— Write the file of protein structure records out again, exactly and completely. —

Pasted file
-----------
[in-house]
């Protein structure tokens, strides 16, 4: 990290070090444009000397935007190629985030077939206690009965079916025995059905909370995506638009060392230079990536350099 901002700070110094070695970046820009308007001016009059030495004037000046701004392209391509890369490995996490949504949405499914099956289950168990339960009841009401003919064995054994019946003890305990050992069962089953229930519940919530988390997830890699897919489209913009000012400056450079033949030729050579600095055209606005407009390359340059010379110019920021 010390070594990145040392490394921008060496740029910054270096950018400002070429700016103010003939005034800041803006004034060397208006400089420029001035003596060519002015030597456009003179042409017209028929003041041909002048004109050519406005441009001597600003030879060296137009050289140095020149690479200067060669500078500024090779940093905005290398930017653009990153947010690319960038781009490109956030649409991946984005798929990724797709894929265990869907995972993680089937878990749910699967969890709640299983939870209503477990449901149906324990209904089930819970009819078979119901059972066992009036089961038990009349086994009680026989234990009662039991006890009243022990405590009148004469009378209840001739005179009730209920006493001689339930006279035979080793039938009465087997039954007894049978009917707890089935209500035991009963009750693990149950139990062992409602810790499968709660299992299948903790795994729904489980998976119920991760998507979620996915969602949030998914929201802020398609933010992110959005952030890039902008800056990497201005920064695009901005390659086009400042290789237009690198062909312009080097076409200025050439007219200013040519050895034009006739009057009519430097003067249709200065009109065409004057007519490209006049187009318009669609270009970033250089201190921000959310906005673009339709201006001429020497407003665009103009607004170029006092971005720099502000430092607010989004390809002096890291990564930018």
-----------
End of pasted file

[in-house]
């Protein structure tokens, strides 16, 4: 990290070090444009000397935007190629985030077939206690009965079916025995059905909370995506638009060392230079990536350099 901002700070110094070695970046820009308007001016009059030495004037000046701004392209391509890369490995996490949504949405499914099956289950168990339960009841009401003919064995054994019946003890305990050992069962089953229930519940919530988390997830890699897919489209913009000012400056450079033949030729050579600095055209606005407009390359340059010379110019920021 010390070594990145040392490394921008060496740029910054270096950018400002070429700016103010003939005034800041803006004034060397208006400089420029001035003596060519002015030597456009003179042409017209028929003041041909002048004109050519406005441009001597600003030879060296137009050289140095020149690479200067060669500078500024090779940093905005290398930017653009990153947010690319960038781009490109956030649409991946984005798929990724797709894929265990869907995972993680089937878990749910699967969890709640299983939870209503477990449901149906324990209904089930819970009819078979119901059972066992009036089961038990009349086994009680026989234990009662039991006890009243022990405590009148004469009378209840001739005179009730209920006493001689339930006279035979080793039938009465087997039954007894049978009917707890089935209500035991009963009750693990149950139990062992409602810790499968709660299992299948903790795994729904489980998976119920991760998507979620996915969602949030998914929201802020398609933010992110959005952030890039902008800056990497201005920064695009901005390659086009400042290789237009690198062909312009080097076409200025050439007219200013040519050895034009006739009057009519430097003067249709200065009109065409004057007519490209006049187009318009669609270009970033250089201190921000959310906005673009339709201006001429020497407003665009103009607004170029006092971005720099502000430092607010989004390809002096890291990564930018």